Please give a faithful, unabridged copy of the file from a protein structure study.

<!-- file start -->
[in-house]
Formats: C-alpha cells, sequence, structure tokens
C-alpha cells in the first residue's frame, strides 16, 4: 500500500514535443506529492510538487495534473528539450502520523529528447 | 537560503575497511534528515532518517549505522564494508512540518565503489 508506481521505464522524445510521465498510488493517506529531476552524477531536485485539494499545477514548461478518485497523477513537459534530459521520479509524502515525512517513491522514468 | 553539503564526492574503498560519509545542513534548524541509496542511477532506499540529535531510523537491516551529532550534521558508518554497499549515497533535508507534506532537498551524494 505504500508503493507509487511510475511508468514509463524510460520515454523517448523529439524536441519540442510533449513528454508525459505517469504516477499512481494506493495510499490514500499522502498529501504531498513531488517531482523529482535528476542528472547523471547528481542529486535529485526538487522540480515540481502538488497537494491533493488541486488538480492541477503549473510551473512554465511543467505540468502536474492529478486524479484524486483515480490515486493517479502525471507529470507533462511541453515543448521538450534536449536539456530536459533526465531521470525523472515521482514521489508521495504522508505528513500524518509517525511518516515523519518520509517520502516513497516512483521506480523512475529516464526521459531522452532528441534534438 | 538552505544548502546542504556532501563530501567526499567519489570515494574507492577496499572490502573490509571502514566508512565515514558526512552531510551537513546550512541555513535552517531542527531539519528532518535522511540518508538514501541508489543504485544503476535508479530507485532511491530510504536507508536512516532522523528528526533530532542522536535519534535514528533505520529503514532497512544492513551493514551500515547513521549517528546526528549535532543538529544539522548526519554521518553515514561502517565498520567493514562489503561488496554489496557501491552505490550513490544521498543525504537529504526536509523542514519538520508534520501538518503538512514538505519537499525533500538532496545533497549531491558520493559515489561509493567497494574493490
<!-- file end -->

[in-house]
Formats: C-alpha cells, sequence, structure tokens
C-alpha cells in the first residue's frame, strides 16, 4: 500500500514535443506529492510538487495534473528539450502520523529528447 | 537560503575497511534528515532518517549505522564494508512540518565503489 508506481521505464522524445510521465498510488493517506529531476552524477531536485485539494499545477514548461478518485497523477513537459534530459521520479509524502515525512517513491522514468 | 553539503564526492574503498560519509545542513534548524541509496542511477532506499540529535531510523537491516551529532550534521558508518554497499549515497533535508507534506532537498551524494 505504500508503493507509487511510475511508468514509463524510460520515454523517448523529439524536441519540442510533449513528454508525459505517469504516477499512481494506493495510499490514500499522502498529501504531498513531488517531482523529482535528476542528472547523471547528481542529486535529485526538487522540480515540481502538488497537494491533493488541486488538480492541477503549473510551473512554465511543467505540468502536474492529478486524479484524486483515480490515486493517479502525471507529470507533462511541453515543448521538450534536449536539456530536459533526465531521470525523472515521482514521489508521495504522508505528513500524518509517525511518516515523519518520509517520502516513497516512483521506480523512475529516464526521459531522452532528441534534438 | 538552505544548502546542504556532501563530501567526499567519489570515494574507492577496499572490502573490509571502514566508512565515514558526512552531510551537513546550512541555513535552517531542527531539519528532518535522511540518508538514501541508489543504485544503476535508479530507485532511491530510504536507508536512516532522523528528526533530532542522536535519534535514528533505520529503514532497512544492513551493514551500515547513521549517528546526528549535532543538529544539522548526519554521518553515514561502517565498520567493514562489503561488496554489496557501491552505490550513490544521498543525504537529504526536509523542514519538520508534520501538518503538512514538505519537499525533500538532496545533497549531491558520493559515489561509493567497494574493490